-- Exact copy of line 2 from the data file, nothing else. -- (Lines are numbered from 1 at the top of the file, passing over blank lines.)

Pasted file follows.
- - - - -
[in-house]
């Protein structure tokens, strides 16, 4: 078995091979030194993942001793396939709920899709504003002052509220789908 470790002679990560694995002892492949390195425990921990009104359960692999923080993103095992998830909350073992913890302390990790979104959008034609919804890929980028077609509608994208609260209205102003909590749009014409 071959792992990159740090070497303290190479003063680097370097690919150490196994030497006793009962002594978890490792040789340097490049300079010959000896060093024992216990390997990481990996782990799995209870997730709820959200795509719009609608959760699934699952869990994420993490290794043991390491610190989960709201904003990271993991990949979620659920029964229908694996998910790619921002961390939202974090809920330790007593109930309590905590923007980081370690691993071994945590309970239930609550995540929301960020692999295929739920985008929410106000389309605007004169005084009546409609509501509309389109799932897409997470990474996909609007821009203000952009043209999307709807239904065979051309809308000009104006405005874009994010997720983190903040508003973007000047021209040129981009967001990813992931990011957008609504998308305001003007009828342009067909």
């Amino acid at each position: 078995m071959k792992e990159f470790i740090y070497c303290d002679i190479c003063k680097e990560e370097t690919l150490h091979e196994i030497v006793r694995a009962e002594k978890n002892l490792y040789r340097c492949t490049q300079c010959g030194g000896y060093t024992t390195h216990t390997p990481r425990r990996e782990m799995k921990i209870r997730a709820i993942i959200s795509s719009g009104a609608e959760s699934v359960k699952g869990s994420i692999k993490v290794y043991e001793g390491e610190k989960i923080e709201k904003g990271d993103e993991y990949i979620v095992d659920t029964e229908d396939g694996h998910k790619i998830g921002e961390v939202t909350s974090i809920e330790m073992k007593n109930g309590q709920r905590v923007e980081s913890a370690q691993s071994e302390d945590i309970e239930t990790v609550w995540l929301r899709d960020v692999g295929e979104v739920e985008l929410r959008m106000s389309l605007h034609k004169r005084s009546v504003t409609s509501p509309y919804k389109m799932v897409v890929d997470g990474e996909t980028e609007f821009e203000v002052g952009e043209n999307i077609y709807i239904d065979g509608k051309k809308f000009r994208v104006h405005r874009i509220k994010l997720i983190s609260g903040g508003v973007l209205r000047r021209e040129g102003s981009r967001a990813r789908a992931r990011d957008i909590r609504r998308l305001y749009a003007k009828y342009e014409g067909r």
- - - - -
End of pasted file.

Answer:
């Protein structure tokens, strides 16, 4: 078995091979030194993942001793396939709920899709504003002052509220789908 470790002679990560694995002892492949390195425990921990009104359960692999923080993103095992998830909350073992913890302390990790979104959008034609919804890929980028077609509608994208609260209205102003909590749009014409 071959792992990159740090070497303290190479003063680097370097690919150490196994030497006793009962002594978890490792040789340097490049300079010959000896060093024992216990390997990481990996782990799995209870997730709820959200795509719009609608959760699934699952869990994420993490290794043991390491610190989960709201904003990271993991990949979620659920029964229908694996998910790619921002961390939202974090809920330790007593109930309590905590923007980081370690691993071994945590309970239930609550995540929301960020692999295929739920985008929410106000389309605007004169005084009546409609509501509309389109799932897409997470990474996909609007821009203000952009043209999307709807239904065979051309809308000009104006405005874009994010997720983190903040508003973007000047021209040129981009967001990813992931990011957008609504998308305001003007009828342009067909």